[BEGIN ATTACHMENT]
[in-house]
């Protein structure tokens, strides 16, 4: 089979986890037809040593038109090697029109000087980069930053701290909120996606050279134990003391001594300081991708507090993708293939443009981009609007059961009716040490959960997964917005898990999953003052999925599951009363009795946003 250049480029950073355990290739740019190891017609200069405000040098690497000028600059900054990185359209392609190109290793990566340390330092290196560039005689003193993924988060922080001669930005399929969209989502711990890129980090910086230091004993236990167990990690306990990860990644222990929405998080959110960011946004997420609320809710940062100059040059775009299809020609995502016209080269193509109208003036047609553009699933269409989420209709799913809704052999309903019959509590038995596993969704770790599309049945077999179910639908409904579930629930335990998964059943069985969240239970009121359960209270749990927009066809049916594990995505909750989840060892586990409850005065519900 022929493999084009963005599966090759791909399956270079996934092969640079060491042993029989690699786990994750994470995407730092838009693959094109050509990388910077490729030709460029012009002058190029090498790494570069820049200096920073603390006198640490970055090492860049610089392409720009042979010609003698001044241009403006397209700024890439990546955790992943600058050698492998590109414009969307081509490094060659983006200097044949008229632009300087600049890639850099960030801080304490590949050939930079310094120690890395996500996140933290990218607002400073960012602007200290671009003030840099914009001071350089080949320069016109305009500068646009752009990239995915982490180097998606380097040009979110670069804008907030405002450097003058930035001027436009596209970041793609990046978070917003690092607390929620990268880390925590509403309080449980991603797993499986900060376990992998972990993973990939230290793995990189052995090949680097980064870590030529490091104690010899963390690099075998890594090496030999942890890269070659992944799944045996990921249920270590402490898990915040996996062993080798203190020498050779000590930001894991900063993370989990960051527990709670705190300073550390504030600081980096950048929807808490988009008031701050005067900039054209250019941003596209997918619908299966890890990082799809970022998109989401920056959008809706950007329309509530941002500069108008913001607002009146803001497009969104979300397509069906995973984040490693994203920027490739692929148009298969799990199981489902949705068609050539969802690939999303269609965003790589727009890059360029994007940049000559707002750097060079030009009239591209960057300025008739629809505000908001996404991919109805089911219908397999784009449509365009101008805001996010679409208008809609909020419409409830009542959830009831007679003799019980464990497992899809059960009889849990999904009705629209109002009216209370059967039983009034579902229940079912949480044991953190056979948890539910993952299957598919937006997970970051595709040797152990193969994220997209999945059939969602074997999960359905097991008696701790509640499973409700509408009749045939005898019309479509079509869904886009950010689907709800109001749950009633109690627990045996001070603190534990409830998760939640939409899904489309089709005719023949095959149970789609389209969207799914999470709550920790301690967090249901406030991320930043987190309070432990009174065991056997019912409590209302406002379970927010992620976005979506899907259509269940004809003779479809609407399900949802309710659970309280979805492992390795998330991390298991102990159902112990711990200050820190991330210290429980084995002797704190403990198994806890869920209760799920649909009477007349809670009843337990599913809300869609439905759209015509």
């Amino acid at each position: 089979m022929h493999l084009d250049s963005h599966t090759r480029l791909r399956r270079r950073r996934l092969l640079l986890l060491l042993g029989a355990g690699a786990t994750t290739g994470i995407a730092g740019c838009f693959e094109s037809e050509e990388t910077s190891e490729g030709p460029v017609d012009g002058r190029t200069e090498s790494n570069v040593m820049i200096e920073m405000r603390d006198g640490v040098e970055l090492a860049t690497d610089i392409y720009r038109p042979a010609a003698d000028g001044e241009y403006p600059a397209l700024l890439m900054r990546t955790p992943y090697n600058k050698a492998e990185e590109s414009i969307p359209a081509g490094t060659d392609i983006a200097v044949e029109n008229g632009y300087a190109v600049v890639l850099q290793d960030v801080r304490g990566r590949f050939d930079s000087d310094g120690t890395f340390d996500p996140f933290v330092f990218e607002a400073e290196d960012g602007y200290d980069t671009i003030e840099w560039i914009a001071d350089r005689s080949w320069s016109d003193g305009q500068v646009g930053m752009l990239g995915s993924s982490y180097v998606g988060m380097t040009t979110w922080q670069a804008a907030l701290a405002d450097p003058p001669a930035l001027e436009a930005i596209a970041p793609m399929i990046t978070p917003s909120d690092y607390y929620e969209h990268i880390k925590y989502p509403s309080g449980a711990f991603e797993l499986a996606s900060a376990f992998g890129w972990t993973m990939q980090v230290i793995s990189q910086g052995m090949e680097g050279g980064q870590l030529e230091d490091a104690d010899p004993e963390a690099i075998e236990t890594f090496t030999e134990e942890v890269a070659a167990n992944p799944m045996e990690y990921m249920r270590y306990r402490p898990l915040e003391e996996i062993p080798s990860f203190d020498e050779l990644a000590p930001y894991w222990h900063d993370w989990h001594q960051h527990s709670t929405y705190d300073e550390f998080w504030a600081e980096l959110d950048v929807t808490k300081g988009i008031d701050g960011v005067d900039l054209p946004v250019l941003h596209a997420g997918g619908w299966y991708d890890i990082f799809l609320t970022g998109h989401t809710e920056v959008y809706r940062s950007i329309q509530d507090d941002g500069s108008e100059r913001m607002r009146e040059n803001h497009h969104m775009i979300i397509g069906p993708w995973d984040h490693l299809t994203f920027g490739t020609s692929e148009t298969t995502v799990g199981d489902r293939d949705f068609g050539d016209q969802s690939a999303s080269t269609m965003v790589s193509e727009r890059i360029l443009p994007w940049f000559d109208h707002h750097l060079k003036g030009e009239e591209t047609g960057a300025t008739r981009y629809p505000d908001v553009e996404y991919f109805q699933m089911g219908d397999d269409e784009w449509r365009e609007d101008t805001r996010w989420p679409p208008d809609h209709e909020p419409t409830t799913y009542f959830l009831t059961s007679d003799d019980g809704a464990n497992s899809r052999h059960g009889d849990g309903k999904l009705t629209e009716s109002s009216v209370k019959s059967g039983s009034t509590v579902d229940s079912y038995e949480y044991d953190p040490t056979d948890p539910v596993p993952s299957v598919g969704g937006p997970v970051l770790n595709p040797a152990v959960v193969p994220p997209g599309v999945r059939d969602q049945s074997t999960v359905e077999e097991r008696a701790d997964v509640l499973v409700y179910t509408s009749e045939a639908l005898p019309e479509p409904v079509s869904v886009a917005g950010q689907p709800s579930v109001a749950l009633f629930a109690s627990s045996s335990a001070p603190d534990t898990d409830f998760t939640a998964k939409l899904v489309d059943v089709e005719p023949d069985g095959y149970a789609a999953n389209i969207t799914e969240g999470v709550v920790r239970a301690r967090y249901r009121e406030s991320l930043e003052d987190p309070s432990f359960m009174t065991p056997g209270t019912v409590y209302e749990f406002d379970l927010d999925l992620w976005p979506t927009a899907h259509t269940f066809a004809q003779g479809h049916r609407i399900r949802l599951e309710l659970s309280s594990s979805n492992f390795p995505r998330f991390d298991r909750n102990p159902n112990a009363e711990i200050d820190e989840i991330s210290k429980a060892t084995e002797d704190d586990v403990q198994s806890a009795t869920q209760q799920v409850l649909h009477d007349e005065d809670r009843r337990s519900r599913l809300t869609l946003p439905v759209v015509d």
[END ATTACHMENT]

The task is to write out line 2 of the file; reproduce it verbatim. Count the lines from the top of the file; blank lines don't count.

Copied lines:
């Protein structure tokens, strides 16, 4: 089979986890037809040593038109090697029109000087980069930053701290909120996606050279134990003391001594300081991708507090993708293939443009981009609007059961009716040490959960997964917005898990999953003052999925599951009363009795946003 250049480029950073355990290739740019190891017609200069405000040098690497000028600059900054990185359209392609190109290793990566340390330092290196560039005689003193993924988060922080001669930005399929969209989502711990890129980090910086230091004993236990167990990690306990990860990644222990929405998080959110960011946004997420609320809710940062100059040059775009299809020609995502016209080269193509109208003036047609553009699933269409989420209709799913809704052999309903019959509590038995596993969704770790599309049945077999179910639908409904579930629930335990998964059943069985969240239970009121359960209270749990927009066809049916594990995505909750989840060892586990409850005065519900 022929493999084009963005599966090759791909399956270079996934092969640079060491042993029989690699786990994750994470995407730092838009693959094109050509990388910077490729030709460029012009002058190029090498790494570069820049200096920073603390006198640490970055090492860049610089392409720009042979010609003698001044241009403006397209700024890439990546955790992943600058050698492998590109414009969307081509490094060659983006200097044949008229632009300087600049890639850099960030801080304490590949050939930079310094120690890395996500996140933290990218607002400073960012602007200290671009003030840099914009001071350089080949320069016109305009500068646009752009990239995915982490180097998606380097040009979110670069804008907030405002450097003058930035001027436009596209970041793609990046978070917003690092607390929620990268880390925590509403309080449980991603797993499986900060376990992998972990993973990939230290793995990189052995090949680097980064870590030529490091104690010899963390690099075998890594090496030999942890890269070659992944799944045996990921249920270590402490898990915040996996062993080798203190020498050779000590930001894991900063993370989990960051527990709670705190300073550390504030600081980096950048929807808490988009008031701050005067900039054209250019941003596209997918619908299966890890990082799809970022998109989401920056959008809706950007329309509530941002500069108008913001607002009146803001497009969104979300397509069906995973984040490693994203920027490739692929148009298969799990199981489902949705068609050539969802690939999303269609965003790589727009890059360029994007940049000559707002750097060079030009009239591209960057300025008739629809505000908001996404991919109805089911219908397999784009449509365009101008805001996010679409208008809609909020419409409830009542959830009831007679003799019980464990497992899809059960009889849990999904009705629209109002009216209370059967039983009034579902229940079912949480044991953190056979948890539910993952299957598919937006997970970051595709040797152990193969994220997209999945059939969602074997999960359905097991008696701790509640499973409700509408009749045939005898019309479509079509869904886009950010689907709800109001749950009633109690627990045996001070603190534990409830998760939640939409899904489309089709005719023949095959149970789609389209969207799914999470709550920790301690967090249901406030991320930043987190309070432990009174065991056997019912409590209302406002379970927010992620976005979506899907259509269940004809003779479809609407399900949802309710659970309280979805492992390795998330991390298991102990159902112990711990200050820190991330210290429980084995002797704190403990198994806890869920209760799920649909009477007349809670009843337990599913809300869609439905759209015509």